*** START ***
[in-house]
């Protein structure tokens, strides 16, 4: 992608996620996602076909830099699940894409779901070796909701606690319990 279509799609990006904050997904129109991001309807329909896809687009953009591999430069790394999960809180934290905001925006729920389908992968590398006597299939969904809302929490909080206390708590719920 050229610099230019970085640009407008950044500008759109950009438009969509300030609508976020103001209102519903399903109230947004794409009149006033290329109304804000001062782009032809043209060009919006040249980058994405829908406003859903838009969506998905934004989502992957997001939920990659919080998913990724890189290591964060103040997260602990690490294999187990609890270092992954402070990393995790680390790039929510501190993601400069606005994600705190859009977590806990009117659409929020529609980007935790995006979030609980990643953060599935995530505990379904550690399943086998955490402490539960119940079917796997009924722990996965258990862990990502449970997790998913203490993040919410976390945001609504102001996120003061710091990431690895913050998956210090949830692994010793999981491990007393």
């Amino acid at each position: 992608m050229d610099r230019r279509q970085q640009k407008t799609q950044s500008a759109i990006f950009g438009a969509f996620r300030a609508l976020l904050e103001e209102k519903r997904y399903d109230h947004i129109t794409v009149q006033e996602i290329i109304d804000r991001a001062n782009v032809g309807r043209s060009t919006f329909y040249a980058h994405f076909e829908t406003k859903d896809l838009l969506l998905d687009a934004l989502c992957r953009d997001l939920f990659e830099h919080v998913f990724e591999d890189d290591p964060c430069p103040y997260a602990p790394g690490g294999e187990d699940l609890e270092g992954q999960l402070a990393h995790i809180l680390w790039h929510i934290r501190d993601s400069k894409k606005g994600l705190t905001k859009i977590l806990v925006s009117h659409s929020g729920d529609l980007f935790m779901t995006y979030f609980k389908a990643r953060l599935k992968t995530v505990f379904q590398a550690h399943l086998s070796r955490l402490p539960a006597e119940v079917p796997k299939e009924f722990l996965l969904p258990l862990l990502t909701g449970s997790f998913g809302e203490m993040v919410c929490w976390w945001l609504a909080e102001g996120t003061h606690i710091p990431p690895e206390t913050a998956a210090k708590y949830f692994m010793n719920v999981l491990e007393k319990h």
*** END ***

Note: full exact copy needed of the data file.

[in-house]
């Protein structure tokens, strides 16, 4: 992608996620996602076909830099699940894409779901070796909701606690319990 279509799609990006904050997904129109991001309807329909896809687009953009591999430069790394999960809180934290905001925006729920389908992968590398006597299939969904809302929490909080206390708590719920 050229610099230019970085640009407008950044500008759109950009438009969509300030609508976020103001209102519903399903109230947004794409009149006033290329109304804000001062782009032809043209060009919006040249980058994405829908406003859903838009969506998905934004989502992957997001939920990659919080998913990724890189290591964060103040997260602990690490294999187990609890270092992954402070990393995790680390790039929510501190993601400069606005994600705190859009977590806990009117659409929020529609980007935790995006979030609980990643953060599935995530505990379904550690399943086998955490402490539960119940079917796997009924722990996965258990862990990502449970997790998913203490993040919410976390945001609504102001996120003061710091990431690895913050998956210090949830692994010793999981491990007393």
């Amino acid at each position: 992608m050229d610099r230019r279509q970085q640009k407008t799609q950044s500008a759109i990006f950009g438009a969509f996620r300030a609508l976020l904050e103001e209102k519903r997904y399903d109230h947004i129109t794409v009149q006033e996602i290329i109304d804000r991001a001062n782009v032809g309807r043209s060009t919006f329909y040249a980058h994405f076909e829908t406003k859903d896809l838009l969506l998905d687009a934004l989502c992957r953009d997001l939920f990659e830099h919080v998913f990724e591999d890189d290591p964060c430069p103040y997260a602990p790394g690490g294999e187990d699940l609890e270092g992954q999960l402070a990393h995790i809180l680390w790039h929510i934290r501190d993601s400069k894409k606005g994600l705190t905001k859009i977590l806990v925006s009117h659409s929020g729920d529609l980007f935790m779901t995006y979030f609980k389908a990643r953060l599935k992968t995530v505990f379904q590398a550690h399943l086998s070796r955490l402490p539960a006597e119940v079917p796997k299939e009924f722990l996965l969904p258990l862990l990502t909701g449970s997790f998913g809302e203490m993040v919410c929490w976390w945001l609504a909080e102001g996120t003061h606690i710091p990431p690895e206390t913050a998956a210090k708590y949830f692994m010793n719920v999981l491990e007393k319990h």